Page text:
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Peltz, M.L. (2000). The Analyst and The Working Alliance: The Reemergence of Convention in Psychoanalysis: Heinrich Deserno, M.D. Madison, CT: Int. Univ. Press, 1998. 167 pp.. Psychoanal Q., 69(1):167-170.

(2000). Psychoanalytic Quarterly, 69(1):167-170

The Analyst and The Working Alliance: The Reemergence of Convention in Psychoanalysis: Heinrich Deserno, M.D. Madison, CT: Int. Univ. Press, 1998. 167 pp.

Review by:
Morris L. Peltz

When Greenson elaborated his concept of the working alliance, he proposed that “the working alliance deserves to be considered a full and equal partner to the transference neurosis in the patient-therapist relationship” (p. 191). In this view, the working alliance, anchored to the real relationship between the patient and the analyst, secures the analytic effort. The patient complies with the basic rule that slowly permits derivatives of the infantile conflicts to appear as transferences to the analyst. The transference neurosis as it emerges opposes the rational ego because it is, by definition, regressive and seeks to repeat infantile object relations and gratifications. Working through, in Greenson's view, was contingent on recruiting the patient's working alliance to analyze the regressive transferences.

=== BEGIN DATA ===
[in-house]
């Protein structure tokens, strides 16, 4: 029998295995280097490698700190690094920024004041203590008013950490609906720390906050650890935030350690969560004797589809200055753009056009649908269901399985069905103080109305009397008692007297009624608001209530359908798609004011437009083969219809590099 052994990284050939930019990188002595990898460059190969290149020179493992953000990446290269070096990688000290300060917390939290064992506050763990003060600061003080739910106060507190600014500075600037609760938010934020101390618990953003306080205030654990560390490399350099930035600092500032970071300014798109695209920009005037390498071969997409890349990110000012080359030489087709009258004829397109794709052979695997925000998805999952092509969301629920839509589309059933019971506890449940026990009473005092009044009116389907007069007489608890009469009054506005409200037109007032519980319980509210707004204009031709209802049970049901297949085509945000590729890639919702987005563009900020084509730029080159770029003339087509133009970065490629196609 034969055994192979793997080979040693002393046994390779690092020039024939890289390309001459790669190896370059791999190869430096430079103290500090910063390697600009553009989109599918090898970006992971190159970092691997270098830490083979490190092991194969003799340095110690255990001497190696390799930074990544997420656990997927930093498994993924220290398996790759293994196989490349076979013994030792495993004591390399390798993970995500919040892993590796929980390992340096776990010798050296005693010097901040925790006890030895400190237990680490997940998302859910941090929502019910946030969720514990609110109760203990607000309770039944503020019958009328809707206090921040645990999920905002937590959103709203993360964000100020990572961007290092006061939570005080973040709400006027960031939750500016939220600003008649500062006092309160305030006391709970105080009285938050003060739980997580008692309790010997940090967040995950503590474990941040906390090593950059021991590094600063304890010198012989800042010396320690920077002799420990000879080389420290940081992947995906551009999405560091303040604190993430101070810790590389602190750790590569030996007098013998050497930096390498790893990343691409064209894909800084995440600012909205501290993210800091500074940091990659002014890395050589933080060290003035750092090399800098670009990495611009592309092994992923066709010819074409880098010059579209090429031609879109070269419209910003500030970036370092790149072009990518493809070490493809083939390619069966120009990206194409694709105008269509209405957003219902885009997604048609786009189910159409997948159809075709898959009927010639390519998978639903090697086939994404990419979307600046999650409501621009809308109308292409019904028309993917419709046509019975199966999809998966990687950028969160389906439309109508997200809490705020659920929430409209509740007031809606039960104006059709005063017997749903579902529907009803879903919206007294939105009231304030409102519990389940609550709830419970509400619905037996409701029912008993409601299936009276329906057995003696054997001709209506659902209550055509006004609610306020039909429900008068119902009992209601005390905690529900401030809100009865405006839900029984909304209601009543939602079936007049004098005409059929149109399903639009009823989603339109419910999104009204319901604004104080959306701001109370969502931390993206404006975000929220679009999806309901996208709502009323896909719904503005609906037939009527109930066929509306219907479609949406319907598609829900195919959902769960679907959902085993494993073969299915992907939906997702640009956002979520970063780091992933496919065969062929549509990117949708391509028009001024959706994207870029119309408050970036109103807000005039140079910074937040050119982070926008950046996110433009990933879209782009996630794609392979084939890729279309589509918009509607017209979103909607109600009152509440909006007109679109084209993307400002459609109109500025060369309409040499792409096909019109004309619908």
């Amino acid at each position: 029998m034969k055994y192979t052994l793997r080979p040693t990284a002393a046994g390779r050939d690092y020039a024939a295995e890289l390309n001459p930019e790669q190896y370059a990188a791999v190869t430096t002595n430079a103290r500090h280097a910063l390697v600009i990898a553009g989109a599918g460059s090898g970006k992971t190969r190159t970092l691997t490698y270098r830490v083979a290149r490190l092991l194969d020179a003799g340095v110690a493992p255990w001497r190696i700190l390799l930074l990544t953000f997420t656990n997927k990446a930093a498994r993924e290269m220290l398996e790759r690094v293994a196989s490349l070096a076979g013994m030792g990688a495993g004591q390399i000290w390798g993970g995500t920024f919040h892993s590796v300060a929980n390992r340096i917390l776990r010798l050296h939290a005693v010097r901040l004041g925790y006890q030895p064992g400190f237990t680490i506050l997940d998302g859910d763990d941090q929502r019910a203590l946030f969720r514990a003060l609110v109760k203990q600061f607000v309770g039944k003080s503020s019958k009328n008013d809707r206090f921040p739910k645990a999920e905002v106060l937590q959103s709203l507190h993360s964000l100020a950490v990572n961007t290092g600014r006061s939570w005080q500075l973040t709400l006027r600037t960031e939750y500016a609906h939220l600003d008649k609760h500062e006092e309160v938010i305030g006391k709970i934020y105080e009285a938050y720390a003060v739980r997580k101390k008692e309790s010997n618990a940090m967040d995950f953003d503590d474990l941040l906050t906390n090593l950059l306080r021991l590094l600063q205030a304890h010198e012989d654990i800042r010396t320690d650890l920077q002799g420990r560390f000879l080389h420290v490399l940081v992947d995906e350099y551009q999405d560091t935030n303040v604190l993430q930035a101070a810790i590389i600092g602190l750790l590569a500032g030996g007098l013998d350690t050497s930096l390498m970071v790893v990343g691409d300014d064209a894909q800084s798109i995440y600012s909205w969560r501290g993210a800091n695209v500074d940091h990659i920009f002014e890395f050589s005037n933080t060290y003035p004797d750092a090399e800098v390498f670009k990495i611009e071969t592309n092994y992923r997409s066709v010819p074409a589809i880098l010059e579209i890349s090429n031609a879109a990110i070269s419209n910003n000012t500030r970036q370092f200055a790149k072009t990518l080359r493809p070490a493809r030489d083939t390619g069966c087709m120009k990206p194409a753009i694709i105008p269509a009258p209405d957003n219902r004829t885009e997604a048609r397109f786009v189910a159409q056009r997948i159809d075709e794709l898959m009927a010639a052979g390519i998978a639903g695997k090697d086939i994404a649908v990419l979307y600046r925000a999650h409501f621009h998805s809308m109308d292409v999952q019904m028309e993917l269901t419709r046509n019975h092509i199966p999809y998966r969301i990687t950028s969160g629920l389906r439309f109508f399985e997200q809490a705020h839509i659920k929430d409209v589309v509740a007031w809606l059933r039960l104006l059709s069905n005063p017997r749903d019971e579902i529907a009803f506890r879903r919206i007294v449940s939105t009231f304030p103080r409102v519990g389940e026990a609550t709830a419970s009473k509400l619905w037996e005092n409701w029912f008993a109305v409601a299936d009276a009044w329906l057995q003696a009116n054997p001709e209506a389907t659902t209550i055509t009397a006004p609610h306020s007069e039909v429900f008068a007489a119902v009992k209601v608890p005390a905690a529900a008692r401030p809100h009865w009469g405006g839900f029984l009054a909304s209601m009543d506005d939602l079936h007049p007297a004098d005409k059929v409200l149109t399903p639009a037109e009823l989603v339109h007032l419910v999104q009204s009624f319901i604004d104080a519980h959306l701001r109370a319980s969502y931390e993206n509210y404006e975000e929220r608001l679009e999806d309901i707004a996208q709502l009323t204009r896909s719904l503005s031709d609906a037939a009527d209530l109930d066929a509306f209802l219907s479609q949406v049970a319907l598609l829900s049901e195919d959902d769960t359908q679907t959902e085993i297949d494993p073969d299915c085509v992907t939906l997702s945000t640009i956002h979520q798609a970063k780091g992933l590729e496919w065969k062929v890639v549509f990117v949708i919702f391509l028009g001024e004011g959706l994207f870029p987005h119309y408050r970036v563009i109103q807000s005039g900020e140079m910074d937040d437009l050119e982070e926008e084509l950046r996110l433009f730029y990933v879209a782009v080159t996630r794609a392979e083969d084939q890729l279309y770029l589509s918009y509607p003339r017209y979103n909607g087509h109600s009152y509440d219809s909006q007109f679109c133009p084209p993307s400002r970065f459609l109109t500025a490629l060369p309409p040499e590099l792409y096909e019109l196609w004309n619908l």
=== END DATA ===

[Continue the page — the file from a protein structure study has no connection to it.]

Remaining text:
Over the last thirty years, the concept of the working alliance has had its critics and its advocates. Yet it has never achieved the status that Greenson had hoped for. Rather, most analysts acknowledge that episodically during a robust-enough analysis, the analyst and the patient struggle together against failed understandings and turbulent affects to work together to reveal the patient's unconscious conflicts.

Acknowledging

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